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Kim, Dae WookData-Driven Network-Centric Threat Assessment
Doctor of Philosophy (PhD), Wright State University, 2017, Computer Science and Engineering PhD
As the Internet has grown increasingly popular as a communication and information sharing platform, it has given rise to two major types of Internet security threats related to two primary entities: end-users and network services. First, information leakages from networks can reveal sensitive information about end-users. Second, end-users systems can be compromised through attacks on network services, such as scanning-and-exploit attacks, spamming, drive-by downloads, and fake anti-virus software. Designing threat assessments to detect these threats is, therefore, of great importance, and a number of the detection systems have been proposed. However, these existing threat assessment systems face significant challenges in terms of i) behavioral diversity, ii) data heterogeneity, and iii) large data volume. To address the challenges of the two major threat types, this dissertation offers three unique contributions. First, we built a new system to identify network users via Domain Name System (DNS) traffic, which is one of the most important behavior-based tracking methods for addressing privacy threats. The goal of our system is to boost the effectiveness of existing user identification systems by designing effective fingerprint patterns based on semantically limited DNS queries that are missed by existing tracking efforts. Second, we built a novel system to detect fake anti-virus (AV) attacks, which represent an active trend in the distribution of Internet-based malware. Our system aims to boost the effectiveness of existing fake AV attack detection by detecting fake AV attacks in three challenging scenarios: i) fake AV webpages that require user interaction to install malware, instead of using malicious content to run automatic exploitation without users consent (e.g., shellcode); ii) fake AV webpages designed to impersonate real webpages using a few representative elements, such as the names and icons of anti-virus products from authentic anti-virus webpages; and iii) fake AV webpages that offer up-to-date solutions (e.g.,product versions and threat names) to emerging threats. Finally, we built a novel system to detect malicious online social network (OSN) accounts that participate in online promotion events. The goal of our work is to boost the effectiveness of existing detection methods, such as spammer detection and fraud detection. To achieve our goal, our framework that systematically integrates features that characterize malicious OSN accounts based on three of their characteristics: their general behaviors, their recharging patterns, and their currency usage, and then leverages statistical classifier for detection.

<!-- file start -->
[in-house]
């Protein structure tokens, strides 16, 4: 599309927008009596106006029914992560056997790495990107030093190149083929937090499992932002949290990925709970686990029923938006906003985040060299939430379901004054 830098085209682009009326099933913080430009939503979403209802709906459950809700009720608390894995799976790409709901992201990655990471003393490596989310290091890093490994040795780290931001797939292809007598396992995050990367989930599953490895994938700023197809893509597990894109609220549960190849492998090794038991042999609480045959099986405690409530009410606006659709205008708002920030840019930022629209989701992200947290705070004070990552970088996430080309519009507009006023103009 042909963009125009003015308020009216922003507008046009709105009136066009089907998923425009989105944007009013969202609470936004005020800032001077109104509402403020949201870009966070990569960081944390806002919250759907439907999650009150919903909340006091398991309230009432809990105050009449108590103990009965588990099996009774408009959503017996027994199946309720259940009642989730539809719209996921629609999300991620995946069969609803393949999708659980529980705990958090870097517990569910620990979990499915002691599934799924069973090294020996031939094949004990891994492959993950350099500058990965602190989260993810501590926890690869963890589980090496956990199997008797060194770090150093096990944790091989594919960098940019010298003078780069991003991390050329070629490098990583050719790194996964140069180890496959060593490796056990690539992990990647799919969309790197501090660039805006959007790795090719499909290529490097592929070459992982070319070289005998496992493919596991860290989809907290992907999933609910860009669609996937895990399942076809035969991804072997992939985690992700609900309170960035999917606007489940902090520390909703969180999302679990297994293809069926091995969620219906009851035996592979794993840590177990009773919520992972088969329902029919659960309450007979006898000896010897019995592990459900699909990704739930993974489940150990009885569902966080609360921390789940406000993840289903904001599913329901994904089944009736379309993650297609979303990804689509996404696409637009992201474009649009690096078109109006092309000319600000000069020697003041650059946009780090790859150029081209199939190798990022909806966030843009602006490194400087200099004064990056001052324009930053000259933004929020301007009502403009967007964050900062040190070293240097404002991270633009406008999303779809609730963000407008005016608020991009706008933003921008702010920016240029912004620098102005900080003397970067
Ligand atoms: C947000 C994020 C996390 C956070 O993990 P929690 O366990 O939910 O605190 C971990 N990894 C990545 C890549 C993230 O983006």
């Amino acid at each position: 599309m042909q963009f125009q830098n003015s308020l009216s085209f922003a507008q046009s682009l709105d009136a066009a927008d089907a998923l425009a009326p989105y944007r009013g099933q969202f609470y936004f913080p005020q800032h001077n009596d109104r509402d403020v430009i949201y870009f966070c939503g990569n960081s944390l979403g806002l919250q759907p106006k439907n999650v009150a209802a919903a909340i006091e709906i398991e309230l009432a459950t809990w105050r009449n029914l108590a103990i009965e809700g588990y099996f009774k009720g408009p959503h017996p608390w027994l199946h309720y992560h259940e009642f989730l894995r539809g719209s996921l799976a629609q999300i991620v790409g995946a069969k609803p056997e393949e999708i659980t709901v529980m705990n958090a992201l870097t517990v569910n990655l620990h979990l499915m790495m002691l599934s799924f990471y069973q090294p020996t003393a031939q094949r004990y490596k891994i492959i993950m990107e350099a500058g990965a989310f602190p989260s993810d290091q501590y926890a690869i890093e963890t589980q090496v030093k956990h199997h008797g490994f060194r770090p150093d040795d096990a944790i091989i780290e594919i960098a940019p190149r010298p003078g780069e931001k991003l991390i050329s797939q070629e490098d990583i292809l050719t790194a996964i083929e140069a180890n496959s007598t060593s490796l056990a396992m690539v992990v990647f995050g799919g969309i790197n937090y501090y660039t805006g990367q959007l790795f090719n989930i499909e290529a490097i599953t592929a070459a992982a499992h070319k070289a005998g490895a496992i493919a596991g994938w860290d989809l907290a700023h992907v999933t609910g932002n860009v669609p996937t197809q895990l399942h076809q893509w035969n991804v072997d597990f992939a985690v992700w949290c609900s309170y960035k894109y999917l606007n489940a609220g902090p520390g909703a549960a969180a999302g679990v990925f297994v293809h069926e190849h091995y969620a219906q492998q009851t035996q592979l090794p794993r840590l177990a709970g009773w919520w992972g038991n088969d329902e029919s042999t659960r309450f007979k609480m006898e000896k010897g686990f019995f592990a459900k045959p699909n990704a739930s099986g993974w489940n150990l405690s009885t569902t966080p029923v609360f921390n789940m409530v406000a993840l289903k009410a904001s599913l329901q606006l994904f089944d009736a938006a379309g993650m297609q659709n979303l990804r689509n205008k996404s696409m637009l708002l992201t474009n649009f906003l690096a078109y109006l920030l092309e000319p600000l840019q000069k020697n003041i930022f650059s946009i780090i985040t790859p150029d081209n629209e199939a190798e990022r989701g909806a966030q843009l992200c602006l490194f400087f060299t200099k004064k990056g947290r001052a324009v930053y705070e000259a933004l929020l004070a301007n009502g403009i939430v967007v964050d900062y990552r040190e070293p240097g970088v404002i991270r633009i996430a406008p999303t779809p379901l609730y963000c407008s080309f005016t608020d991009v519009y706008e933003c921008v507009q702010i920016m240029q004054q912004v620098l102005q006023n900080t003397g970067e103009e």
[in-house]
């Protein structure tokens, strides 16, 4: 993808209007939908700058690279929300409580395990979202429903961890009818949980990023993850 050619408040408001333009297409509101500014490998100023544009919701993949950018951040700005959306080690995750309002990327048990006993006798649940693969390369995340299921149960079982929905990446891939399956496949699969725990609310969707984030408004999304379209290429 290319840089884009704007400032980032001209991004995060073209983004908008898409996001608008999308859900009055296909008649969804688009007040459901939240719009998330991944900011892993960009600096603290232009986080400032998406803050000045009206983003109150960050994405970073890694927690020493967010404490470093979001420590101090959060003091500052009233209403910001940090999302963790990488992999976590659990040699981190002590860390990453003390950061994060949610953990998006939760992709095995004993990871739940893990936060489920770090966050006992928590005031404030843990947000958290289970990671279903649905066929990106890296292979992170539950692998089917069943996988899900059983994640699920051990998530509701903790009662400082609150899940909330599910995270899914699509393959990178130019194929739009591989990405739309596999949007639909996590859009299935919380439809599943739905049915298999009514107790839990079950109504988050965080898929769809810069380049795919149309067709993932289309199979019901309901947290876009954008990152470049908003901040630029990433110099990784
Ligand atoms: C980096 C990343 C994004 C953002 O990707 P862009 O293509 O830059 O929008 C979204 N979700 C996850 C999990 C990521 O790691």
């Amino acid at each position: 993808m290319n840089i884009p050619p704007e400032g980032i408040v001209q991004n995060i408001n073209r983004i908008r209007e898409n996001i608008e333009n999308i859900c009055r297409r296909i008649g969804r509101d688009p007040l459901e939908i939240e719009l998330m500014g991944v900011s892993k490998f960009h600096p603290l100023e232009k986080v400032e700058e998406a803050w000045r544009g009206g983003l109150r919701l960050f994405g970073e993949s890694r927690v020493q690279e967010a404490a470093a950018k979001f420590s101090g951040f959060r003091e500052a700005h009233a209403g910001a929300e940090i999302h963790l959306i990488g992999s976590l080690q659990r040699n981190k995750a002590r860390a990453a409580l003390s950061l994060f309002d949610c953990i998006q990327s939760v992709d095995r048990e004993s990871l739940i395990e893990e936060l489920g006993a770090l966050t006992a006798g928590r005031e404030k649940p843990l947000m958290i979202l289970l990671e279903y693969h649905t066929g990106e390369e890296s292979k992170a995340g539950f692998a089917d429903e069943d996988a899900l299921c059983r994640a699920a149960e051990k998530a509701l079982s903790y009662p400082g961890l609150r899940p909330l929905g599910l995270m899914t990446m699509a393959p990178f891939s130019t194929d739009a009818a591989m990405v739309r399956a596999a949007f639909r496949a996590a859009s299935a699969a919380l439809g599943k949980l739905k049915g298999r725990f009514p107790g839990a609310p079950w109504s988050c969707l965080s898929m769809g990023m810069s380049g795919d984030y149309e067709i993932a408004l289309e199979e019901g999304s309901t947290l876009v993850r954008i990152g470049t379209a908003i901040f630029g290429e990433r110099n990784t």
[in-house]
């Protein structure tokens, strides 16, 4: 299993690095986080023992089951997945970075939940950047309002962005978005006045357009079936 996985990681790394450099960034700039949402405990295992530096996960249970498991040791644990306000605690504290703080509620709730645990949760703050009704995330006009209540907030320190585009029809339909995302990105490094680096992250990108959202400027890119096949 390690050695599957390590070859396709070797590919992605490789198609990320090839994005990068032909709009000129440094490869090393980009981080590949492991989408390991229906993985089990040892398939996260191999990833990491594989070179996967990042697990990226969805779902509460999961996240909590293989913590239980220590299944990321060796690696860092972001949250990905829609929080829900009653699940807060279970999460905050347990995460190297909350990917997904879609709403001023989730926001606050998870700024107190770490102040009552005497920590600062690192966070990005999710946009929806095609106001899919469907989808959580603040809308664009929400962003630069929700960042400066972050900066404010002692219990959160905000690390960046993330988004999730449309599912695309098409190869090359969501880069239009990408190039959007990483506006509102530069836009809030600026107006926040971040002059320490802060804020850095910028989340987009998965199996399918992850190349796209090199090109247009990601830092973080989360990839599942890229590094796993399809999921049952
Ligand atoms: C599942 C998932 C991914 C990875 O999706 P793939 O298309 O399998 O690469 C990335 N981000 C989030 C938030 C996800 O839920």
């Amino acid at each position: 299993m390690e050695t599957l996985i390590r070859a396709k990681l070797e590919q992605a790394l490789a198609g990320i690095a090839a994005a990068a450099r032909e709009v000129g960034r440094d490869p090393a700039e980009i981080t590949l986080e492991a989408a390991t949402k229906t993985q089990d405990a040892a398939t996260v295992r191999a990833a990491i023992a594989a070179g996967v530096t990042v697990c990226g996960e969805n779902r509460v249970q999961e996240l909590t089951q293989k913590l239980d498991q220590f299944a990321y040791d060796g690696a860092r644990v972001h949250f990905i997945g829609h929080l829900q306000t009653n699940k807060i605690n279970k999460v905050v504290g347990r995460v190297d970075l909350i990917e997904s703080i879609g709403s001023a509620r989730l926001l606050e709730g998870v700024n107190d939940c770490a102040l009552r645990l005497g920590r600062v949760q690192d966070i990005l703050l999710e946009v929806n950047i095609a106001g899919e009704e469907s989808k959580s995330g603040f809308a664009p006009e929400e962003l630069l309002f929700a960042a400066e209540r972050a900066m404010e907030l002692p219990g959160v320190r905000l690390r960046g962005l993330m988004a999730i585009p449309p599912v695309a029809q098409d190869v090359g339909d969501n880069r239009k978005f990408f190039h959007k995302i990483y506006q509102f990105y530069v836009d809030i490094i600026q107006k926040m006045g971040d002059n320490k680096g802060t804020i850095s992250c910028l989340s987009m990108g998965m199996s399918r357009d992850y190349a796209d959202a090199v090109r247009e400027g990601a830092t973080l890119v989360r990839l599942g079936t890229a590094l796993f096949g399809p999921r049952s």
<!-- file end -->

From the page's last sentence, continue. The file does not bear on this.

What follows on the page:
Committee:

Junjie Zhang, Ph.D. (Advisor); Adam Robert Bryant, Ph.D. (Committee Member); Bin Wang, Ph.D. (Committee Member); Xuetao Wei, Ph.D. (Committee Member)

Subjects:

Computer Science

Keywords:

network security; fake anti-virus software; intrusion detection; web document analysis; statistical classification; Domain Name System; behavioral fingerprints; privacy; online social networks; virtual currency; malicious accounts

Fontanella, ShaunIndexing Geographic Information Using the Domain Name System
Master of Science, The Ohio State University, 2012, Environment and Natural Resources
There is a large amount of geographic information (GI) being collected every day all over the world. Governments, the traditional collectors of GI, have a multitude of institutional barriers preventing them from being able to nimbly collect and index GI. This thesis proposes a new and open system that indexes GI using an index built on top of the already ubiquitous Domain Name System called Geographic Domain Name System (GDNS). The GDNS uses a combination of the latitude and longitude of the centroid of a parcel to create a DNS hostname. This hostname points to the source of authoritative data on the internet. A web map acts as a visual search device of the hostnames. A design science research methodology is used to build and critique the thesis software artifacts.

Committee:

Earl Epstein, PhD (Advisor); Ola Ahlqvist, PhD (Committee Member); Brian Slater, PhD (Committee Member)

Subjects:

Geographic Information Science; Geography; Information Science; Information Systems; Information Technology

Keywords:

DNS; Geographic Information; Domain Name System; GDNS